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Cataracts in Children

close up of child's eye close up of child's eye

Although we usually think of cataracts as affecting elderly people, they also can affect infants and young children. Sometimes, they may be present at birth (congenital). While rare, congenital cataracts are  a leading cause of visual loss and blindness in children.

What is a cataract?

A cataract is a clouding of the lens (the transparent tissue inside the eye that helps bring light rays to focus on the retina). A cataract usually shows up as a white reflection in the center of the child's pupil.

Cataracts in children need to be detected and treated early so their vision can develop properly.

How are cataracts treated in children?

If a baby is born with a cataract that blocks most of the light entering the eye, the affected lens has to be removed surgically to let the baby's vision to develop.

Most pediatric ophthalmologists recommend that this procedure be performed during the first month after birth. After the clouded lens is removed, the baby must be fitted with a contact lens or with an eyeglass correction. At the age of about two years, the placement of a lens implant within the eye is recommended. In addition, visual rehabilitation of the affected eye will almost always involve using a patch on the opposite eye until the child's eyes are fully mature (at about age 10 years).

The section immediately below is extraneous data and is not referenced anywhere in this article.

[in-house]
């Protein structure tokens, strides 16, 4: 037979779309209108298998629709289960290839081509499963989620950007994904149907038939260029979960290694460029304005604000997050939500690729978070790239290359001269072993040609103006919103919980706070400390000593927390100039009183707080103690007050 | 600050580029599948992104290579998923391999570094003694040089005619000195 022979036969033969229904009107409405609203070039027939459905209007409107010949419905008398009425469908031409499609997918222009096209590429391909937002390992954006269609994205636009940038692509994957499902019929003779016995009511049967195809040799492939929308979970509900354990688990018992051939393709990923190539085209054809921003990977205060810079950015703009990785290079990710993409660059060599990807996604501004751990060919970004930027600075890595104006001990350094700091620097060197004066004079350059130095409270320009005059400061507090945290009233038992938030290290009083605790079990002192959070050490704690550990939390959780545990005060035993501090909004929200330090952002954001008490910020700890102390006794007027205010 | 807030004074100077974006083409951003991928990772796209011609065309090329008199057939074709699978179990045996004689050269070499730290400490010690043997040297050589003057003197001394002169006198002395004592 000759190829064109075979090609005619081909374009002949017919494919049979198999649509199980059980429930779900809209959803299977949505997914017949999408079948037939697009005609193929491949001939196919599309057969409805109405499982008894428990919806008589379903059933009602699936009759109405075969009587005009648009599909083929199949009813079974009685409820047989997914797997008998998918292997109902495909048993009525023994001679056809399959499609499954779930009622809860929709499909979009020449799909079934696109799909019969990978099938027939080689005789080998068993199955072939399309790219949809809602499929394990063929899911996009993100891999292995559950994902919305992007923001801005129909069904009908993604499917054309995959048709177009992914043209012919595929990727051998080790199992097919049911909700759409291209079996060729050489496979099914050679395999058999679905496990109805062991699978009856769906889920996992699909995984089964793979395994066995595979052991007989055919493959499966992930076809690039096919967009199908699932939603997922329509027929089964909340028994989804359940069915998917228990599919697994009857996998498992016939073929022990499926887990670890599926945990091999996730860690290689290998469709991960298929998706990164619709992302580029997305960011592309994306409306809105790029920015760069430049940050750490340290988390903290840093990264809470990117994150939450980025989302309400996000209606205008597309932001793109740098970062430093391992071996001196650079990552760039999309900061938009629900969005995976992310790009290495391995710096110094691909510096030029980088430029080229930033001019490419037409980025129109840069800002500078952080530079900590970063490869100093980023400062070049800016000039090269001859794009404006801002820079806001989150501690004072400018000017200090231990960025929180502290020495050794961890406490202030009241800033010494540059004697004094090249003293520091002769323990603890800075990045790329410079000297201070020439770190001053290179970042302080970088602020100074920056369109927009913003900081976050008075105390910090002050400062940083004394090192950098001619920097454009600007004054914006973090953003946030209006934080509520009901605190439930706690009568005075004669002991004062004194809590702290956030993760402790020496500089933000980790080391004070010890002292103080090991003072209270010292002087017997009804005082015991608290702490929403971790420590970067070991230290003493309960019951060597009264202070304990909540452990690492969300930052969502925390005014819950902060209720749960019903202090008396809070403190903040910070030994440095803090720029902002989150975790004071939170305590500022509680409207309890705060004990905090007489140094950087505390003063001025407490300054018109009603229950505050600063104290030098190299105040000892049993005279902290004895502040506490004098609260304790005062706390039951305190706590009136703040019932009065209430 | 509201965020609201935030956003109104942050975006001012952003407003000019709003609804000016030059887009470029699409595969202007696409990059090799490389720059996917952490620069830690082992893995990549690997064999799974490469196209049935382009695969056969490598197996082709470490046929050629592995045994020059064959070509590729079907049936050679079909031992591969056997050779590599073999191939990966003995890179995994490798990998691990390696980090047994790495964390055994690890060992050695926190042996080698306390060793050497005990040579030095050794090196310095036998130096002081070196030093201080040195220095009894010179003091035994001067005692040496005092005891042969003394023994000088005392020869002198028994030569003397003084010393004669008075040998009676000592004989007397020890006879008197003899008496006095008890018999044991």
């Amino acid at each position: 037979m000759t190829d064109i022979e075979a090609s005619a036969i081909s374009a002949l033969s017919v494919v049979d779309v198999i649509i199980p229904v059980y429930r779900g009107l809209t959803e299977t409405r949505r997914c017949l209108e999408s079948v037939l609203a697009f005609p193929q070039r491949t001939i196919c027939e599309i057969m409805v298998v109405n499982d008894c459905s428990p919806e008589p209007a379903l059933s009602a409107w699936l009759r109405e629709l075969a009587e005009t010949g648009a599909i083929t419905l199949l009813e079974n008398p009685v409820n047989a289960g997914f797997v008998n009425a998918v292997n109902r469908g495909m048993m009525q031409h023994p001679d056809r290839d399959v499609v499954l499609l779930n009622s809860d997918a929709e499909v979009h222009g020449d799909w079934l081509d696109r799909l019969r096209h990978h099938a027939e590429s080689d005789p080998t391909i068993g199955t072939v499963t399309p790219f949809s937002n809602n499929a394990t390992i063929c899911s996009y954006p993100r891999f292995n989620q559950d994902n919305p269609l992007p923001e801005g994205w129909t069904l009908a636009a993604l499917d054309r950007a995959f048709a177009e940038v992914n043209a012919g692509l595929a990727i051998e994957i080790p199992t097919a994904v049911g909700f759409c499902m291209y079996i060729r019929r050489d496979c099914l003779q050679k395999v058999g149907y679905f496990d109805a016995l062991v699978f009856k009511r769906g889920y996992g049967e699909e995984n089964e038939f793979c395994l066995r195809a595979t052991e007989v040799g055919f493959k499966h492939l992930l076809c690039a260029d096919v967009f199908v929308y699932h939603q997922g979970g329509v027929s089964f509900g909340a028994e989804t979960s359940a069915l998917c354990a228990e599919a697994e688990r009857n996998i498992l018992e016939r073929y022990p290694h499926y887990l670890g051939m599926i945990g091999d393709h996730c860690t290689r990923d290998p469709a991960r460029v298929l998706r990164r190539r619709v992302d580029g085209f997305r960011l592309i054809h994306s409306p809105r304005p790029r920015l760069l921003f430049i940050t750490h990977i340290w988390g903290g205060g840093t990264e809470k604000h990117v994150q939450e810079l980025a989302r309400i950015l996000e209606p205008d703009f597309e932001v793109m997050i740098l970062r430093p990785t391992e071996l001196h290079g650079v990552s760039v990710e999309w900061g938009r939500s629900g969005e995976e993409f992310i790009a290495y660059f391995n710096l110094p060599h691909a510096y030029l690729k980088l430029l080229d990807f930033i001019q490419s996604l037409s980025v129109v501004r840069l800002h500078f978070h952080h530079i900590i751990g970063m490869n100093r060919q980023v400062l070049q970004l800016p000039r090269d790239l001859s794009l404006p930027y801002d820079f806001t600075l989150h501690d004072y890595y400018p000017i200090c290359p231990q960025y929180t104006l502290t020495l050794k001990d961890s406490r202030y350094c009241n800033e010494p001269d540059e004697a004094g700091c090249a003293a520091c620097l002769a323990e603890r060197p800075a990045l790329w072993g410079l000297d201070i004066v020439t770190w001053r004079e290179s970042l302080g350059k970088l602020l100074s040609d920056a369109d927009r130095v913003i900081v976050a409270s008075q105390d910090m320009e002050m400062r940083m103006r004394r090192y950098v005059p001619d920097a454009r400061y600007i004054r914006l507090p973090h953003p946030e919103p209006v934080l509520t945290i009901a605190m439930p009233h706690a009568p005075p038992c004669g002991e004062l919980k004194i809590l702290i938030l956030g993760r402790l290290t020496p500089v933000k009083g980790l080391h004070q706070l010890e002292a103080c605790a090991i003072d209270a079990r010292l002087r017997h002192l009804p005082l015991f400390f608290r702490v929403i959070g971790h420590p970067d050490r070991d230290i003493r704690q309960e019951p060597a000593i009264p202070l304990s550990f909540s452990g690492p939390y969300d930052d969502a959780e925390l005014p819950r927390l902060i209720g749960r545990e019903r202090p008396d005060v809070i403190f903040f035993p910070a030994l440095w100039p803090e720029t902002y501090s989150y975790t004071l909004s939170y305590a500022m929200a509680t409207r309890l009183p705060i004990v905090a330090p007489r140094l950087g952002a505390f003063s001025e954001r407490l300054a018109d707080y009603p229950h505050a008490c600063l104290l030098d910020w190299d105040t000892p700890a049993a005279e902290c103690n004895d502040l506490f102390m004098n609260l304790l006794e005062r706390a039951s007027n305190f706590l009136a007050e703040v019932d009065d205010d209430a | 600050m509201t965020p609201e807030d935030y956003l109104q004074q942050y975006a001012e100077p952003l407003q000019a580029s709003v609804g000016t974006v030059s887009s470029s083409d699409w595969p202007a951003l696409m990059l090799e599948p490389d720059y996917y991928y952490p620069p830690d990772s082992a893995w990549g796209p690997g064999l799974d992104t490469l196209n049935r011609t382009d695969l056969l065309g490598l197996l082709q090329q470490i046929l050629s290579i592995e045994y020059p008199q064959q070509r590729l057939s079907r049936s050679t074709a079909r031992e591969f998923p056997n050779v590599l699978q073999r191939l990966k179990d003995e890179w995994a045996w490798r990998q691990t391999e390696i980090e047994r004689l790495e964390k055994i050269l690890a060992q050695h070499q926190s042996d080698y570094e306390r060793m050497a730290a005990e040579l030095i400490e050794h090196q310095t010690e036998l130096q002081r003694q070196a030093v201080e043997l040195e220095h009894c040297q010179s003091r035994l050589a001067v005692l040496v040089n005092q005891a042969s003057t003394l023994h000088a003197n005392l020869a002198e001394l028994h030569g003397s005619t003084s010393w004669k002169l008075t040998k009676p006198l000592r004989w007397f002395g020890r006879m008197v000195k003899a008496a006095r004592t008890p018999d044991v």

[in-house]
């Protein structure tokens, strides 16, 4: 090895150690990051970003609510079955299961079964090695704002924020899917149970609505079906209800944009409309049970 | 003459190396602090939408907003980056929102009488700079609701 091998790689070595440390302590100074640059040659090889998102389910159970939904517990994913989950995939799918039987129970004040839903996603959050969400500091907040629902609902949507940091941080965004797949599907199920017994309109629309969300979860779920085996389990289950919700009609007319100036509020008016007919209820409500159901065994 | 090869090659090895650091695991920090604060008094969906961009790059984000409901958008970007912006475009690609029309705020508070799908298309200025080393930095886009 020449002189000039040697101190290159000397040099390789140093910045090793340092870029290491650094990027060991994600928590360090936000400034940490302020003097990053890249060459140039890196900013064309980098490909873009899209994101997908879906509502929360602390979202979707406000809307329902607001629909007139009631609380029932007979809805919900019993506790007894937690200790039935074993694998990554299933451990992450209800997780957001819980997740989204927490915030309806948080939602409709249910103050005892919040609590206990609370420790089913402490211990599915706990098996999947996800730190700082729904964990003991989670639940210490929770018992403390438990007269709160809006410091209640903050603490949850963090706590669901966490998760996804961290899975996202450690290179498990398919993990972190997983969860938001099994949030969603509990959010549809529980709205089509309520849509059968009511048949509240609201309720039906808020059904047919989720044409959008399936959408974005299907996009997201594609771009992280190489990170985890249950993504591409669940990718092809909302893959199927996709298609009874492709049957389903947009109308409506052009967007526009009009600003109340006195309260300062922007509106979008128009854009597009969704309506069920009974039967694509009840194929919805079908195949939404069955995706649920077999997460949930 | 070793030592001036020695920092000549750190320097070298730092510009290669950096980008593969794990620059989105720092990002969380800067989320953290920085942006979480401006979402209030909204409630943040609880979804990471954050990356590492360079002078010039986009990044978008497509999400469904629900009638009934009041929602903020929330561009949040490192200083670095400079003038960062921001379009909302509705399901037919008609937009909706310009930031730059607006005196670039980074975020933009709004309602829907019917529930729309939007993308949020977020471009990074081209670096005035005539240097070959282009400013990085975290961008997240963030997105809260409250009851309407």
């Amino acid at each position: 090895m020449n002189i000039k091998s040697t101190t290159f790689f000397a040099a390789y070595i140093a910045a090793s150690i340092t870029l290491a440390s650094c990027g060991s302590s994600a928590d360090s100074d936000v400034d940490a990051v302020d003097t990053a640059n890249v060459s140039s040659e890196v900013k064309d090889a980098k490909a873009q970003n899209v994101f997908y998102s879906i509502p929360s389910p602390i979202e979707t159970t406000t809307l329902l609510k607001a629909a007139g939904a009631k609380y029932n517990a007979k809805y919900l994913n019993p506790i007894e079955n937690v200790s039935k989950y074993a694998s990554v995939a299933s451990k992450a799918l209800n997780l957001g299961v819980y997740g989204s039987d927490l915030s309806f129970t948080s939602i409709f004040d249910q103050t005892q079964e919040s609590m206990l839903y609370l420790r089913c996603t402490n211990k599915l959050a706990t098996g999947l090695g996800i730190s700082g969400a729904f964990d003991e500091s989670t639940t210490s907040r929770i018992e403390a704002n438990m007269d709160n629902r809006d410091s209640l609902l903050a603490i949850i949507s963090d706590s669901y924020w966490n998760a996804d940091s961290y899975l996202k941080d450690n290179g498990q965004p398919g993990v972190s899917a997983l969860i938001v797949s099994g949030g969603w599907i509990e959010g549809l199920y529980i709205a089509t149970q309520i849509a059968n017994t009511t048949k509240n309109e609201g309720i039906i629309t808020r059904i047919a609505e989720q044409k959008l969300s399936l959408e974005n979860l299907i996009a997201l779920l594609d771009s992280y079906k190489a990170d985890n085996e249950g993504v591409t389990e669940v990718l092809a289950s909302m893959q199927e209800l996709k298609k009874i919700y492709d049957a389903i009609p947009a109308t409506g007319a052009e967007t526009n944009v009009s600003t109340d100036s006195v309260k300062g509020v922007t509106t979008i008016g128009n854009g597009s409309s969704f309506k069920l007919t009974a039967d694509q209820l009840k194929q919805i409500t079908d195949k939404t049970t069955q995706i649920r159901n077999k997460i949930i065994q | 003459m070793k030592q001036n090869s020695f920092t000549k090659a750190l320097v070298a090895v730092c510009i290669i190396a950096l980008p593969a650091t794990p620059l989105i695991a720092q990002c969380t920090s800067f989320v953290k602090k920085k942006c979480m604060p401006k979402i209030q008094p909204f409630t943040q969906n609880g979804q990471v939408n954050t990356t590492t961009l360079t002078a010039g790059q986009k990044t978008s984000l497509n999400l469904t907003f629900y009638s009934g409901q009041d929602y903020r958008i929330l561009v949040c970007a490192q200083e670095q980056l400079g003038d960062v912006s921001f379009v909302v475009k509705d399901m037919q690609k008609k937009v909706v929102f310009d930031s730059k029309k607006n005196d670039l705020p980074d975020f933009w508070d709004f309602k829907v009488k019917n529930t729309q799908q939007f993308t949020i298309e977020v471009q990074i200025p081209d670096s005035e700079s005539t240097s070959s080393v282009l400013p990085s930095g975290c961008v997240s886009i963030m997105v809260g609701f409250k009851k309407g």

Occasionally a child will be born with a small pinpoint cataract that, at first, will not affect visual development. These tiny cataracts often do not require treatment; however, they need to be monitored carefully to ensure that they do not become large enough to interfere with normal vision.

What causes cataracts?

In many cases, the cause of cataracts in infants cannot be determined. Cataracts may be blamed on a tendency to inherit them from parents; they may result from trauma or injury to the eye; or they may occur as a result of viral infections such as German measles and chickenpox or an infection from other microorganisms, such as those that cause toxoplasmosis or Zika.

What to know if you're pregnant

To protect an unborn child from cataracts and from other serious disorders, take care to avoid unnecessary exposure to infectious diseases if you're pregnant. In addition, as a precaution against toxoplasmosis (a disease caused by parasites), avoid handling cat litter or eating raw meat, both of which may contain the organism that causes this disease.

More information

Last Updated
3/28/2022
Source
Adapted from Caring for Your Baby and Young Child: Birth to Age Five 7th edition (Copyright © 2019 American Academy of Pediatrics)
The information contained on this Web site should not be used as a substitute for the medical care and advice of your pediatrician. There may be variations in treatment that your pediatrician may recommend based on individual facts and circumstances.
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